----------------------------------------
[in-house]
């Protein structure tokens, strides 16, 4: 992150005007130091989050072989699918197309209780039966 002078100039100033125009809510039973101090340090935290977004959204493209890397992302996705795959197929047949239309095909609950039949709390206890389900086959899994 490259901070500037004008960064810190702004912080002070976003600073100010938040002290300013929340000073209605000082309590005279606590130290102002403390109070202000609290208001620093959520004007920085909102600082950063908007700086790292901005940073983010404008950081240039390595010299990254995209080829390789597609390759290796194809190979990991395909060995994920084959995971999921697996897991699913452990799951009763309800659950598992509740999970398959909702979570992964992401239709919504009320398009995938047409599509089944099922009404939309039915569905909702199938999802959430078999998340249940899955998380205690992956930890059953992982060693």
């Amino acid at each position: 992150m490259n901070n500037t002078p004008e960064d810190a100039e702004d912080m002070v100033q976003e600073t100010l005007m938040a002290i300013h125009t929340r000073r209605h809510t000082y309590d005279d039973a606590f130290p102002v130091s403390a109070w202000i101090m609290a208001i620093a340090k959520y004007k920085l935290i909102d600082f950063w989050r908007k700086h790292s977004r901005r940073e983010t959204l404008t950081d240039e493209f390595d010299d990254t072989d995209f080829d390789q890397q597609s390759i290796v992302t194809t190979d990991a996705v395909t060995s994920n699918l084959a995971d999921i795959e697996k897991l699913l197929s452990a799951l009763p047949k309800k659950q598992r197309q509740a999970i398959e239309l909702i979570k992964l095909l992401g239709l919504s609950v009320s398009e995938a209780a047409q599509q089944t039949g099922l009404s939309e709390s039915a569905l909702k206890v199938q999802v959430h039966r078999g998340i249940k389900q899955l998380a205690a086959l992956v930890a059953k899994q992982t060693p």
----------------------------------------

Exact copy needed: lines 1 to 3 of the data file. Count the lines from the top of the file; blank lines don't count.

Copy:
[in-house]
């Protein structure tokens, strides 16, 4: 992150005007130091989050072989699918197309209780039966 002078100039100033125009809510039973101090340090935290977004959204493209890397992302996705795959197929047949239309095909609950039949709390206890389900086959899994 490259901070500037004008960064810190702004912080002070976003600073100010938040002290300013929340000073209605000082309590005279606590130290102002403390109070202000609290208001620093959520004007920085909102600082950063908007700086790292901005940073983010404008950081240039390595010299990254995209080829390789597609390759290796194809190979990991395909060995994920084959995971999921697996897991699913452990799951009763309800659950598992509740999970398959909702979570992964992401239709919504009320398009995938047409599509089944099922009404939309039915569905909702199938999802959430078999998340249940899955998380205690992956930890059953992982060693």
């Amino acid at each position: 992150m490259n901070n500037t002078p004008e960064d810190a100039e702004d912080m002070v100033q976003e600073t100010l005007m938040a002290i300013h125009t929340r000073r209605h809510t000082y309590d005279d039973a606590f130290p102002v130091s403390a109070w202000i101090m609290a208001i620093a340090k959520y004007k920085l935290i909102d600082f950063w989050r908007k700086h790292s977004r901005r940073e983010t959204l404008t950081d240039e493209f390595d010299d990254t072989d995209f080829d390789q890397q597609s390759i290796v992302t194809t190979d990991a996705v395909t060995s994920n699918l084959a995971d999921i795959e697996k897991l699913l197929s452990a799951l009763p047949k309800k659950q598992r197309q509740a999970i398959e239309l909702i979570k992964l095909l992401g239709l919504s609950v009320s398009e995938a209780a047409q599509q089944t039949g099922l009404s939309e709390s039915a569905l909702k206890v199938q999802v959430h039966r078999g998340i249940k389900q899955l998380a205690a086959l992956v930890a059953k899994q992982t060693p």